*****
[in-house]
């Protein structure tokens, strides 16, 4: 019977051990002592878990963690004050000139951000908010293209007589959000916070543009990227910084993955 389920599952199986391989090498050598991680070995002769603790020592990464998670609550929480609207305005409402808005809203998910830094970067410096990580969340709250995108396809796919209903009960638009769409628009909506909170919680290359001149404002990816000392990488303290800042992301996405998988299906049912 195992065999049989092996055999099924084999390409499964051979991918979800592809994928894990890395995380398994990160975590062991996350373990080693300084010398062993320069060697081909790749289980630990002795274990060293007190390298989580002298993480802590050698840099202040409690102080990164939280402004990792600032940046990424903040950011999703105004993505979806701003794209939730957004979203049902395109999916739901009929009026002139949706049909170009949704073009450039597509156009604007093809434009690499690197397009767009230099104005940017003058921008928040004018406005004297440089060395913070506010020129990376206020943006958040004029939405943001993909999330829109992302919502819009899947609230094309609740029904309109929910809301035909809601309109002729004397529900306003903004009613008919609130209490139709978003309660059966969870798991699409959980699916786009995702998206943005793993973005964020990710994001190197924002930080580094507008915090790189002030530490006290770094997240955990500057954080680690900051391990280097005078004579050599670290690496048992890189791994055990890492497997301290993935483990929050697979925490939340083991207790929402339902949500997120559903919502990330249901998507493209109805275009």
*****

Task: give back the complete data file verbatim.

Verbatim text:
[in-house]
């Protein structure tokens, strides 16, 4: 019977051990002592878990963690004050000139951000908010293209007589959000916070543009990227910084993955 389920599952199986391989090498050598991680070995002769603790020592990464998670609550929480609207305005409402808005809203998910830094970067410096990580969340709250995108396809796919209903009960638009769409628009909506909170919680290359001149404002990816000392990488303290800042992301996405998988299906049912 195992065999049989092996055999099924084999390409499964051979991918979800592809994928894990890395995380398994990160975590062991996350373990080693300084010398062993320069060697081909790749289980630990002795274990060293007190390298989580002298993480802590050698840099202040409690102080990164939280402004990792600032940046990424903040950011999703105004993505979806701003794209939730957004979203049902395109999916739901009929009026002139949706049909170009949704073009450039597509156009604007093809434009690499690197397009767009230099104005940017003058921008928040004018406005004297440089060395913070506010020129990376206020943006958040004029939405943001993909999330829109992302919502819009899947609230094309609740029904309109929910809301035909809601309109002729004397529900306003903004009613008919609130209490139709978003309660059966969870798991699409959980699916786009995702998206943005793993973005964020990710994001190197924002930080580094507008915090790189002030530490006290770094997240955990500057954080680690900051391990280097005078004579050599670290690496048992890189791994055990890492497997301290993935483990929050697979925490939340083991207790929402339902949500997120559903919502990330249901998507493209109805275009």